Daily Archives: October 5, 2009
(First published at Blogcritics.org)
This weekend the Modern in Fort Worth played host to modern cinema with a festival of 8 films. I missed the Precious buzz (an early packed house) but I got A Serious Man with An Education.
There were many similarities between the two films. Both were set in the 1960’s, A Serious Man in 1967 and An Education in 1962, both had Jewish men as the lead character, both set in academia but that is not where the analogy ends — An Education’s screenplay was adapted from Lynn Barber’s memior and A Serious Man considered autobiographical for the Coen Brothers.
A Serious Man (cast) screened on Saturday, October 3rd. The film’s strong message is don’t blame God if your life is not good–then it puts God in the stalker’s seat! This was the source of the film’s dark comedy. But one did not have to be religious, Jewish or into physics to love this movie, however, the calculus of Jewish culture created a steep learning curve for the uninitiated. The audience was filled by many Jewish members of a local synogogue. I have probably watched more films set in Israel and other foreign films about Jewish culture and/or religion than I can count. And I predict that this film will among the critics’ choice for 2o09 for its daring dialogue and cryptic ending.
The film begins and ends with the mysterious Rabbi Marshak. The hero is physics’ professor Larry Gopnik played impeccably by Michael Stuhlburg who does not crack a smile throughout.
The film draws the audience into a seeker role along with Prof. Gopnik. Gopnik goes kicking and screaming into solving the spiritual equation observant Jews around him set to zero but for him it feels like infinity, since he cannot escape the daily karma that has his name on it. He fights with himself, observant Jews, his Jewish relatives and even one strange Korean grad student.
A Serious Man booms and blooms with shifting scenes between authentic Jewishness and the world of the “goys.” The Coen brothers even took jabs at Jewish stereotypes with closeups on close-set eyes and resonated with the theme that Jews only hired other Jews for legal or medical reasons.
Larry’s neighbors on either side of his home in the suburbs embody American apple pie and pot. And with them the Coen brothers’ film continues to wax dark. They are the subject of Larry’s nightmares. When he awakes the nightmares haunt his day. He is the serious man alright, yet rarely ponders that his presence may be the problem.
There are two main reasons that this film had buzz: first, the strong interrelationship of multiple threads that ran through it and continually reconnected its thick story and secondly, its total Jewish immersion. Love it or hate it, this film rewired the senses and freed them to question existence.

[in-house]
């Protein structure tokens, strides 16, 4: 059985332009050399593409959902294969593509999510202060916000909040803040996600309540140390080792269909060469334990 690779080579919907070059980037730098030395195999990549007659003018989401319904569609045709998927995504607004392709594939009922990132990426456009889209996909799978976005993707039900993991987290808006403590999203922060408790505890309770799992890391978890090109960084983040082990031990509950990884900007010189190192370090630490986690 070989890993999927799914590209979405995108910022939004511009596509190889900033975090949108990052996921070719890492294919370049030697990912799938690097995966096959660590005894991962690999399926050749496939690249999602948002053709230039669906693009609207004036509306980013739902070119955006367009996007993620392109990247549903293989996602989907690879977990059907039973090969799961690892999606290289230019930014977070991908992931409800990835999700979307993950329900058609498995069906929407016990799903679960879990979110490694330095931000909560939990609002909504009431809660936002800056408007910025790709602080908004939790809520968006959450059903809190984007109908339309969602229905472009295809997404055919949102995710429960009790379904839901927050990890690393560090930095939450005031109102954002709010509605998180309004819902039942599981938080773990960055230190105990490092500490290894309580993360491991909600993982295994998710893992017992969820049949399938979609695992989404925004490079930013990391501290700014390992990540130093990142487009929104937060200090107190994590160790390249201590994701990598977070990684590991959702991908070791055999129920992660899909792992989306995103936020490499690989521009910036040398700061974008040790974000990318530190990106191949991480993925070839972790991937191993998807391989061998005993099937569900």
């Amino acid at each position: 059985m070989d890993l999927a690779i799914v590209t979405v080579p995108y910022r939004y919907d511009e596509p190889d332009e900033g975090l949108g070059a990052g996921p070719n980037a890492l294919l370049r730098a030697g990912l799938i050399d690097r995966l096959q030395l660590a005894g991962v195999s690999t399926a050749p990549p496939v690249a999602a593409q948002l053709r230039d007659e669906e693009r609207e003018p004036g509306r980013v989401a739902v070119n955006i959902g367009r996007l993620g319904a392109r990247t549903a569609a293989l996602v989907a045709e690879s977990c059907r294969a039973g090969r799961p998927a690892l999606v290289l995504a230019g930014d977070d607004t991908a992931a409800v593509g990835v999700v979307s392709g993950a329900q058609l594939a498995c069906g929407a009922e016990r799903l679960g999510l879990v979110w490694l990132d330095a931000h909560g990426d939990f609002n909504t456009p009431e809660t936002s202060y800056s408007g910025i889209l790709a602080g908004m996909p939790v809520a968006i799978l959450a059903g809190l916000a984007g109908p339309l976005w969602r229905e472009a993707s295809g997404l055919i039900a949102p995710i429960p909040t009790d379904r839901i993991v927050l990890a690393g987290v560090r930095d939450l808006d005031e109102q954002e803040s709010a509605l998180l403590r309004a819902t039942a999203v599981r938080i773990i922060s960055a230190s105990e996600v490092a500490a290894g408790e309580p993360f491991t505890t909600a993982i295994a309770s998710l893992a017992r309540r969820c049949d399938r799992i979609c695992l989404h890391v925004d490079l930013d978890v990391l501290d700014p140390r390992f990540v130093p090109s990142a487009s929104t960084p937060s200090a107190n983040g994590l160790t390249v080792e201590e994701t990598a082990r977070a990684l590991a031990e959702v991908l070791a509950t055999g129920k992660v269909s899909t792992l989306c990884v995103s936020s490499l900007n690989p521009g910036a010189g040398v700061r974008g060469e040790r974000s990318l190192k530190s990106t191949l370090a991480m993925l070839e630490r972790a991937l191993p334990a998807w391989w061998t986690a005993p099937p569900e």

Publicity released in early 2008 cast Orlando Bloom in one of the male lead roles, either the playboy boyfriend David Goldman played by Peter Sarsgard (an Illinois-born actor) or his best friend Danny played by Dominic Cooper. But Bloom was not to be found in this 1960’s London mood film.
I have one disclosure to make–I love all films British and this one is no exception. I found it to be spot-on super.
An Education opens at the all-girls strict private school with the girls, naturally, walking with books on their heads to ensure posture. Jenny (played by Carey Mulligan) is a sixth-form school girl (senior) who can think of nothing but getting into Oxford, singing along with forbidden French records and pleasing her parents–within reason.
Everything changes when Jenny’s dripping while carrying a big cello. Enter charm-the-soak-off-you David who offers her a lift home in his sports car. Their friendship evolves from exchanging glances over expensive dates that don’t end in a kiss to this-is-the-one look.
Jenny makes four and is one half of the other couple who pal around. David and Danny quickly display their English egos that require well-appointed townhouses, lavish dinners and trophy consorts. In the life and the film about “Jenny” Danny and Helen have front row seats to the mayhem and deception that awaits the cute 16-year-old turning 17 when she trusts a playboy and his declaration of love.
Films made from memoirs can often drag or focus on one single aspect of a life to the detriment of the story. But the brilliant acting by Miss Mulligan has garnered Oscar buzz and quashed the cliche that straight-forward movies often get stuck in.
Jenny thinks she is a real woman trapped in a girl’s bodice but Mulligan’s performance breathes a moutain of life into flat pages because she is neither scripted nor sainted. She rails at her Latin teacher about the expected ennui embedded in English culture. Her rant and the warning voices of authority both come back to bite her in the butt.
She’s not a woman after all and will swallow her British pride and turn to the women in her life to complete the education. An Education is all about appeal and lacks nothing. You will leave the theatre but this film won’t leave you even after the music is silent and the film credits roll.